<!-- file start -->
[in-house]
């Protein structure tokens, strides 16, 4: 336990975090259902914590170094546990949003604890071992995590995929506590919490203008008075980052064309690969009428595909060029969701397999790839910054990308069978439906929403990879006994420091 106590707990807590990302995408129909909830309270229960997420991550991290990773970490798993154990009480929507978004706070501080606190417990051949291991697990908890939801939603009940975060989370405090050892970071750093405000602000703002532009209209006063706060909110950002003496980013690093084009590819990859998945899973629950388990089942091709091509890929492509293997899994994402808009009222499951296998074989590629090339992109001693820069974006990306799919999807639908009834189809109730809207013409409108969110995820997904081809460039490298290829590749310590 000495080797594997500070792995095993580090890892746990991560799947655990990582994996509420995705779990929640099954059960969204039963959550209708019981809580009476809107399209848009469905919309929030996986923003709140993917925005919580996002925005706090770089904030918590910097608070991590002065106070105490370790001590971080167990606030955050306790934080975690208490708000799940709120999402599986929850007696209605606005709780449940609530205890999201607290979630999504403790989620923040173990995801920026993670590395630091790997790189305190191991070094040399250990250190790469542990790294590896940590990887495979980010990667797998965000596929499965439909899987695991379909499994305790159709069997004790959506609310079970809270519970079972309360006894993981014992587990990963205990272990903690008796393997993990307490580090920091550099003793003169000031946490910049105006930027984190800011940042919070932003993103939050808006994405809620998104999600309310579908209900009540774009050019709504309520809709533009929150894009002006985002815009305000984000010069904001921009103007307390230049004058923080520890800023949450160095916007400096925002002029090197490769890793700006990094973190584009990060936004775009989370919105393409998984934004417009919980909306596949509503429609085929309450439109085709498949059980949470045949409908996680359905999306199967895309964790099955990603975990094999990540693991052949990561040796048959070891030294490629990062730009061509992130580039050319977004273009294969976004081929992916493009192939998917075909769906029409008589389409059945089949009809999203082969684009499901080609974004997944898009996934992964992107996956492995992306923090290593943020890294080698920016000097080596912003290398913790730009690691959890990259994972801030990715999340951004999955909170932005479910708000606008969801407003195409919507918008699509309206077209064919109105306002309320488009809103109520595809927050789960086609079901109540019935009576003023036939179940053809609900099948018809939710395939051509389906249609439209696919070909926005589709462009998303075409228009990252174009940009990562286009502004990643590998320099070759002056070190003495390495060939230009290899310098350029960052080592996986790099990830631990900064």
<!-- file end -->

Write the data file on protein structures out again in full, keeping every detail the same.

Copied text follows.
[in-house]
């Protein structure tokens, strides 16, 4: 336990975090259902914590170094546990949003604890071992995590995929506590919490203008008075980052064309690969009428595909060029969701397999790839910054990308069978439906929403990879006994420091 106590707990807590990302995408129909909830309270229960997420991550991290990773970490798993154990009480929507978004706070501080606190417990051949291991697990908890939801939603009940975060989370405090050892970071750093405000602000703002532009209209006063706060909110950002003496980013690093084009590819990859998945899973629950388990089942091709091509890929492509293997899994994402808009009222499951296998074989590629090339992109001693820069974006990306799919999807639908009834189809109730809207013409409108969110995820997904081809460039490298290829590749310590 000495080797594997500070792995095993580090890892746990991560799947655990990582994996509420995705779990929640099954059960969204039963959550209708019981809580009476809107399209848009469905919309929030996986923003709140993917925005919580996002925005706090770089904030918590910097608070991590002065106070105490370790001590971080167990606030955050306790934080975690208490708000799940709120999402599986929850007696209605606005709780449940609530205890999201607290979630999504403790989620923040173990995801920026993670590395630091790997790189305190191991070094040399250990250190790469542990790294590896940590990887495979980010990667797998965000596929499965439909899987695991379909499994305790159709069997004790959506609310079970809270519970079972309360006894993981014992587990990963205990272990903690008796393997993990307490580090920091550099003793003169000031946490910049105006930027984190800011940042919070932003993103939050808006994405809620998104999600309310579908209900009540774009050019709504309520809709533009929150894009002006985002815009305000984000010069904001921009103007307390230049004058923080520890800023949450160095916007400096925002002029090197490769890793700006990094973190584009990060936004775009989370919105393409998984934004417009919980909306596949509503429609085929309450439109085709498949059980949470045949409908996680359905999306199967895309964790099955990603975990094999990540693991052949990561040796048959070891030294490629990062730009061509992130580039050319977004273009294969976004081929992916493009192939998917075909769906029409008589389409059945089949009809999203082969684009499901080609974004997944898009996934992964992107996956492995992306923090290593943020890294080698920016000097080596912003290398913790730009690691959890990259994972801030990715999340951004999955909170932005479910708000606008969801407003195409919507918008699509309206077209064919109105306002309320488009809103109520595809927050789960086609079901109540019935009576003023036939179940053809609900099948018809939710395939051509389906249609439209696919070909926005589709462009998303075409228009990252174009940009990562286009502004990643590998320099070759002056070190003495390495060939230009290899310098350029960052080592996986790099990830631990900064």